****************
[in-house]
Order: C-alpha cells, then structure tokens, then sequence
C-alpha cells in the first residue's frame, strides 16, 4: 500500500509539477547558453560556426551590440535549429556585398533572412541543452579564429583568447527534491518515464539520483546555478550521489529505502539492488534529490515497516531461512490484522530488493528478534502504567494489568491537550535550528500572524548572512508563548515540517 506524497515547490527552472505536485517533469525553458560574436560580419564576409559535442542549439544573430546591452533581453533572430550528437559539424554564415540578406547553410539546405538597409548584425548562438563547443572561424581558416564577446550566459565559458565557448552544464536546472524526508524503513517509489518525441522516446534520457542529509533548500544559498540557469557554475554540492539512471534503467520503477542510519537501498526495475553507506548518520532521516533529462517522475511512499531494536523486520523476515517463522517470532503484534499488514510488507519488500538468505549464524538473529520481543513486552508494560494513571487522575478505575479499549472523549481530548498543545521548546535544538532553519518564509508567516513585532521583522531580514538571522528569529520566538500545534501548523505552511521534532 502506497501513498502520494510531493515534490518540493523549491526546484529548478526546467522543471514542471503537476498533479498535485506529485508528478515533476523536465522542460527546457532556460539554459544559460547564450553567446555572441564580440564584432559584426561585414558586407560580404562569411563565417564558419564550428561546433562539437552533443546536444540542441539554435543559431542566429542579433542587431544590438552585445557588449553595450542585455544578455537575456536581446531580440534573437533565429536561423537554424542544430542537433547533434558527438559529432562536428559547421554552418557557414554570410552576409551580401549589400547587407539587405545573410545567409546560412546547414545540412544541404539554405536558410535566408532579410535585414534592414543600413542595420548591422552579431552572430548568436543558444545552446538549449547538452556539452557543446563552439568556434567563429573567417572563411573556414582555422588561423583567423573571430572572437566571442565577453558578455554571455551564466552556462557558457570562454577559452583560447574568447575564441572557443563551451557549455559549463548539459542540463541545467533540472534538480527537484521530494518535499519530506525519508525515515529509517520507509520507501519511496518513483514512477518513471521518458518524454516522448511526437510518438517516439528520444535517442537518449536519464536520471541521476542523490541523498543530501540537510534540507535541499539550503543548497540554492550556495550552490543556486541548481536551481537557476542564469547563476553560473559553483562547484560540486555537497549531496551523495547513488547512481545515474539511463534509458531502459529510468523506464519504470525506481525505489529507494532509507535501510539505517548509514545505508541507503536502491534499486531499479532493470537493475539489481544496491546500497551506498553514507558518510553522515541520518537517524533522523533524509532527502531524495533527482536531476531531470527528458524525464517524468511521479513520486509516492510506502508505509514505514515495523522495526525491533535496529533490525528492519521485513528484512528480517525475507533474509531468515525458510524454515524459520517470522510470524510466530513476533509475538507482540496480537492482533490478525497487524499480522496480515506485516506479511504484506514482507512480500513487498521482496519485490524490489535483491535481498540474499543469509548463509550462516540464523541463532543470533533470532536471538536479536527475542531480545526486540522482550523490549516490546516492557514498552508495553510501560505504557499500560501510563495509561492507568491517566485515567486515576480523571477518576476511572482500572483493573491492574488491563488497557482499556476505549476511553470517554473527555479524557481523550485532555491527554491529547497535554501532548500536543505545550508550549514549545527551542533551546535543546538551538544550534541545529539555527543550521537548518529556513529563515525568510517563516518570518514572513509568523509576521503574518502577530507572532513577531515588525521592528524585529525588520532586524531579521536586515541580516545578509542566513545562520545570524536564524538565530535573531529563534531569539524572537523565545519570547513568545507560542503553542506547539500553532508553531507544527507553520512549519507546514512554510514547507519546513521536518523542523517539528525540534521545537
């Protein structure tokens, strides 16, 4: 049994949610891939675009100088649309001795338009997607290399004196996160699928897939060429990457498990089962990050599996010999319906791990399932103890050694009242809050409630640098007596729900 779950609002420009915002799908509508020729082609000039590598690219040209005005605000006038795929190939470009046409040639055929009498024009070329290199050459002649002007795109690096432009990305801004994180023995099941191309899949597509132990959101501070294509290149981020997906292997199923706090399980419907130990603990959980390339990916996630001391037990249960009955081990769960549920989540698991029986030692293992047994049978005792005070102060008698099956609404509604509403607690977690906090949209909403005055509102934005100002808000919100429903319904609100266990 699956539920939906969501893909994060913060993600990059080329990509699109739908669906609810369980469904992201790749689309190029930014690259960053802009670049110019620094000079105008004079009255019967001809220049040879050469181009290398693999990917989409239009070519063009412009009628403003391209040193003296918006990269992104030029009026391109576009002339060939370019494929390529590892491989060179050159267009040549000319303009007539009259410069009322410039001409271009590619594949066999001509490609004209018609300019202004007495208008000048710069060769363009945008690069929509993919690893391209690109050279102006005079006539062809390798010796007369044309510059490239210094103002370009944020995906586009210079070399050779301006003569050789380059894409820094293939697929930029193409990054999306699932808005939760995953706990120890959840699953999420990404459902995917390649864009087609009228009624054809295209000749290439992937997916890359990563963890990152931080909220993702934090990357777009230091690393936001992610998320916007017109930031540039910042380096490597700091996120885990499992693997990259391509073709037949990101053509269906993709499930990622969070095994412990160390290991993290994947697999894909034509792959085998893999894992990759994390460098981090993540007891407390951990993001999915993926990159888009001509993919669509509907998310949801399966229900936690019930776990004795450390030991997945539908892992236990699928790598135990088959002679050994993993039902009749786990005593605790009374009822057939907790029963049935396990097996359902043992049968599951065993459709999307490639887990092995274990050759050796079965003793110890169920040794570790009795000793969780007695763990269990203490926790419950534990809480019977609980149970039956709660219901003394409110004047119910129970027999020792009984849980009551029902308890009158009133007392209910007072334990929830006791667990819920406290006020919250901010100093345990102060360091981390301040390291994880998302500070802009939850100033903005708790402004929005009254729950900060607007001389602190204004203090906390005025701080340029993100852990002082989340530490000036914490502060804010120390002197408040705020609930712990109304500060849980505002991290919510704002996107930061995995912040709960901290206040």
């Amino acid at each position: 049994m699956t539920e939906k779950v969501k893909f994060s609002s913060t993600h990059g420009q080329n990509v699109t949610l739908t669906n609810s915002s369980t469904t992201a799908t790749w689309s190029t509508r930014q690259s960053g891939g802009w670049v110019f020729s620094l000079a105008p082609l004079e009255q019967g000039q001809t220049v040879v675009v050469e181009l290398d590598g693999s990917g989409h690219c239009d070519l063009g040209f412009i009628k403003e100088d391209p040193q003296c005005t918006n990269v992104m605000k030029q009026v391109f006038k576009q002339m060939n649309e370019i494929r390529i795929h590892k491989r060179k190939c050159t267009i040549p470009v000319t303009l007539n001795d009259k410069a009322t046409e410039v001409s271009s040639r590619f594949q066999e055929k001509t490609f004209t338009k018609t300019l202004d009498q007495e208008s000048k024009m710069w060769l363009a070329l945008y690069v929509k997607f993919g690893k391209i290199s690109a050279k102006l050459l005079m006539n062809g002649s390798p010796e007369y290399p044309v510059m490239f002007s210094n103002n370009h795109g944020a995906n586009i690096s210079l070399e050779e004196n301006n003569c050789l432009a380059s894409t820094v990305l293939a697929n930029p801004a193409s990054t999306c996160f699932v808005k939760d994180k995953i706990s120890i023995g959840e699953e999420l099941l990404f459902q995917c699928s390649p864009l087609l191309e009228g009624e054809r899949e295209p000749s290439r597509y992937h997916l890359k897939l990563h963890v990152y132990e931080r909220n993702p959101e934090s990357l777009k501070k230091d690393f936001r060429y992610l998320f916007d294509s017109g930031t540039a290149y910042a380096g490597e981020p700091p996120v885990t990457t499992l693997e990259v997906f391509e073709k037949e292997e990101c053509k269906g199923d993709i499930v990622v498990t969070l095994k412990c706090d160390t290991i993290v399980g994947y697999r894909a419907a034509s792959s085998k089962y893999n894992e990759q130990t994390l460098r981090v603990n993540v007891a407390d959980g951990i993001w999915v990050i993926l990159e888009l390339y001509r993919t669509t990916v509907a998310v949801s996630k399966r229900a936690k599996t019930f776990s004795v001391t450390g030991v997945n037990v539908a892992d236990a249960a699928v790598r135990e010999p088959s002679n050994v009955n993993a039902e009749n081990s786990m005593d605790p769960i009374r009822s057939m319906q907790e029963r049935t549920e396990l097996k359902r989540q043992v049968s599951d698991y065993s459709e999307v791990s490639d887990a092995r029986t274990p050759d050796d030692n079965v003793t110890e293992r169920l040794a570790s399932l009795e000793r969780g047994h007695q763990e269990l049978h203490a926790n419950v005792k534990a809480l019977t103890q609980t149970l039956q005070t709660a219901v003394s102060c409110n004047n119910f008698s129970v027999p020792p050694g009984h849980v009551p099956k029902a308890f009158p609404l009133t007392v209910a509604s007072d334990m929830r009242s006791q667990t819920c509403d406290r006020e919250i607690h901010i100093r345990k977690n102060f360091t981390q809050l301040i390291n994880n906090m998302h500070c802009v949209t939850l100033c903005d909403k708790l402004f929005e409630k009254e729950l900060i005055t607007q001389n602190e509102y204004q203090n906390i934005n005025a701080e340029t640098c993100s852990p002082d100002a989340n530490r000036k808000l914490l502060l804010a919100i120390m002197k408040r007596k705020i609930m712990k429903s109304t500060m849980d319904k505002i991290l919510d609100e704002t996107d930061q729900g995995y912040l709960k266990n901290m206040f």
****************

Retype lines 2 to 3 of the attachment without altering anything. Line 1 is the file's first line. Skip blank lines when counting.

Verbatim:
Order: C-alpha cells, then structure tokens, then sequence
C-alpha cells in the first residue's frame, strides 16, 4: 500500500509539477547558453560556426551590440535549429556585398533572412541543452579564429583568447527534491518515464539520483546555478550521489529505502539492488534529490515497516531461512490484522530488493528478534502504567494489568491537550535550528500572524548572512508563548515540517 506524497515547490527552472505536485517533469525553458560574436560580419564576409559535442542549439544573430546591452533581453533572430550528437559539424554564415540578406547553410539546405538597409548584425548562438563547443572561424581558416564577446550566459565559458565557448552544464536546472524526508524503513517509489518525441522516446534520457542529509533548500544559498540557469557554475554540492539512471534503467520503477542510519537501498526495475553507506548518520532521516533529462517522475511512499531494536523486520523476515517463522517470532503484534499488514510488507519488500538468505549464524538473529520481543513486552508494560494513571487522575478505575479499549472523549481530548498543545521548546535544538532553519518564509508567516513585532521583522531580514538571522528569529520566538500545534501548523505552511521534532 502506497501513498502520494510531493515534490518540493523549491526546484529548478526546467522543471514542471503537476498533479498535485506529485508528478515533476523536465522542460527546457532556460539554459544559460547564450553567446555572441564580440564584432559584426561585414558586407560580404562569411563565417564558419564550428561546433562539437552533443546536444540542441539554435543559431542566429542579433542587431544590438552585445557588449553595450542585455544578455537575456536581446531580440534573437533565429536561423537554424542544430542537433547533434558527438559529432562536428559547421554552418557557414554570410552576409551580401549589400547587407539587405545573410545567409546560412546547414545540412544541404539554405536558410535566408532579410535585414534592414543600413542595420548591422552579431552572430548568436543558444545552446538549449547538452556539452557543446563552439568556434567563429573567417572563411573556414582555422588561423583567423573571430572572437566571442565577453558578455554571455551564466552556462557558457570562454577559452583560447574568447575564441572557443563551451557549455559549463548539459542540463541545467533540472534538480527537484521530494518535499519530506525519508525515515529509517520507509520507501519511496518513483514512477518513471521518458518524454516522448511526437510518438517516439528520444535517442537518449536519464536520471541521476542523490541523498543530501540537510534540507535541499539550503543548497540554492550556495550552490543556486541548481536551481537557476542564469547563476553560473559553483562547484560540486555537497549531496551523495547513488547512481545515474539511463534509458531502459529510468523506464519504470525506481525505489529507494532509507535501510539505517548509514545505508541507503536502491534499486531499479532493470537493475539489481544496491546500497551506498553514507558518510553522515541520518537517524533522523533524509532527502531524495533527482536531476531531470527528458524525464517524468511521479513520486509516492510506502508505509514505514515495523522495526525491533535496529533490525528492519521485513528484512528480517525475507533474509531468515525458510524454515524459520517470522510470524510466530513476533509475538507482540496480537492482533490478525497487524499480522496480515506485516506479511504484506514482507512480500513487498521482496519485490524490489535483491535481498540474499543469509548463509550462516540464523541463532543470533533470532536471538536479536527475542531480545526486540522482550523490549516490546516492557514498552508495553510501560505504557499500560501510563495509561492507568491517566485515567486515576480523571477518576476511572482500572483493573491492574488491563488497557482499556476505549476511553470517554473527555479524557481523550485532555491527554491529547497535554501532548500536543505545550508550549514549545527551542533551546535543546538551538544550534541545529539555527543550521537548518529556513529563515525568510517563516518570518514572513509568523509576521503574518502577530507572532513577531515588525521592528524585529525588520532586524531579521536586515541580516545578509542566513545562520545570524536564524538565530535573531529563534531569539524572537523565545519570547513568545507560542503553542506547539500553532508553531507544527507553520512549519507546514512554510514547507519546513521536518523542523517539528525540534521545537